How many times have you gone to the gym, only to realize that you're not sure what to do? Or maybe you've been following the same routine for months, and you're starting to feel bored.
If this sounds like you, don't worry - you're not alone. Many people find themselves in this situation, but it doesn't have to mean that your workouts will be forever ineffective.
In fact, there are a few simple things that you can do to get the most out of your weight training workouts.
Now without further ado, let’s jump right into the actionable tips we have for you!
Don't be afraid of lifting heavy weights! Many people think that they should only lift light weights in order to avoid injury, but lifting heavier weights is actually essential to getting the most out of your workouts.
Lifting heavier weights forces your muscles to work harder, which results in increased strength, strength endurance, and muscular development.
In addition, lifting heavier weights just feels good, as it makes you acknowledge what you are actually capable of.
Nevertheless, lifting heavy should be done within reason - lift as heavy as possible, without breaking exercise form.
With all of this being said, don't be afraid to push yourself, because lifting heavier weights is one of the best ways to get the most out of your workout routine.
Our general recommendation would be to focus on working sets, taken close to failure (i.e. always leaving 1-3 reps in reserve at the end of your set.)
Now, though effective, lifting heavier weights is definitely a more strenuous activity for your body and its nervous system.
As the muscles, tendons, ligaments, and nervous system are under more strain, this means that your body needs more time to recover between sets.
Suboptimal rest between sets can lead to quickly diminished performance, robbing you of good stimulus and therefore, making your workouts less effective.
However, if you're properly rested and have a good plan, lifting heavier weights can be a great way to build strength, and muscle mass and reap all the benefits of your training sessions.
As a general rule of thumb, if you do your working sets as recommended previously, you would be best off resting about 3 minutes, before you go into another bout of heavy lifting!
Emphasize Progressive Overload
If you've been to the gym more than a handful of times, you've probably heard the term "progressive overload."
But what does that actually mean? In short, progressive overload is the process of gradually increasing the amount of stress placed on your body during exercise.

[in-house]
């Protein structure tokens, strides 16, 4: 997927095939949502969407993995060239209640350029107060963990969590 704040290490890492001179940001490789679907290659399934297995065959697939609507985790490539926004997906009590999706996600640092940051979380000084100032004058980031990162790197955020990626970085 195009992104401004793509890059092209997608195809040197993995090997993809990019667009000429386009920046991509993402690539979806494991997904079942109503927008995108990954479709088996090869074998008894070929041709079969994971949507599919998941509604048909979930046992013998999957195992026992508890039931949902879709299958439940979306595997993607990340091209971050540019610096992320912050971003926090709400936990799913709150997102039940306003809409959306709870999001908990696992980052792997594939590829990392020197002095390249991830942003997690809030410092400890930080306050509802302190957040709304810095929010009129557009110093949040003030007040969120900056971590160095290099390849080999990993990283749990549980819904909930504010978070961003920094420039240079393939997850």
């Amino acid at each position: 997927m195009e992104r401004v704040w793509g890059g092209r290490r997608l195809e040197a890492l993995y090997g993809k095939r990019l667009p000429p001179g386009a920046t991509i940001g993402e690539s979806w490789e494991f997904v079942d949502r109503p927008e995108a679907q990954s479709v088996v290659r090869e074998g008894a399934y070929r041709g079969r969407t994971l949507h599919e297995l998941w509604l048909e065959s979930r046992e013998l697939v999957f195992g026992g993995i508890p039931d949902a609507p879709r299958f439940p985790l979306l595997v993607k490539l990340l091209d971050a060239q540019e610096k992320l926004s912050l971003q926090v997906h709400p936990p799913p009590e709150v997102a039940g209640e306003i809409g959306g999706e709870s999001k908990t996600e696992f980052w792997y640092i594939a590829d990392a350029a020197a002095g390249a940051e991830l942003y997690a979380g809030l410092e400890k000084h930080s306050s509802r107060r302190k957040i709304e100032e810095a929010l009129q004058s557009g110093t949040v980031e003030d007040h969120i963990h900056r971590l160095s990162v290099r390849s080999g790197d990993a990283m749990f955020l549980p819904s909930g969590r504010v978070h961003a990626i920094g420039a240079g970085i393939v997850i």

This can be done by a couple of means:
- Increasing the weight lifted
- Increasing the number of reps
- Increasing the number of sets
- Increasing workout frequency
- Decreasing rest times (doing the same work for less time)
- Increasing time under tension
Now, why is this important? Because if you don't gradually increase the difficulty of your workouts, your body will quickly adapt and stop making progress.
So if you're looking to get the most out of your time at the gym, be sure to keep progressive overload in mind.
After all, the body adapts to things (in this case loads) it hasn’t experienced before.
You hit the gym hard day in and day out. You never miss a leg day, you’re always doing cardio, and you make sure to get your protein shake in afterwards.
But are you really getting the most out of your workouts? Chances are if you’re not eating right, you’re not.
This is because eating better is essential to getting the most out of your workouts, as a good workout is nothing without good food.
The right foods will help your body recover from strenuous exercise, build muscle, and improve your overall performance.
With this in mind, if you want to get the most out of your workout routine, make sure to fuel your body with the right foods.
Get around 0.8-1g of protein per pound of body weight, about 0.4g of fat per pound, and tailor your carbohydrate intake to personal preference.
In order to get the most out of your workouts, you need to make sure you're getting enough, good-quality sleep.
While you're sleeping, your body is able to repair itself on all the levels needed for you to actually benefit from the workouts.
This means that you'll be able to work out at a higher intensity and for a longer period of time (if you nail your food and sleep!)
With the last two points of this article, we can definitely say that the benefits come in the days AFTER a workout.
Your training sessions are just a prerequisite for the benefits!
Well, have you tried any of these tips? What was your experience? Are there other techniques that have worked well for you when it comes to getting the most out of your workouts?
We’d love to hear about them in the comments section below!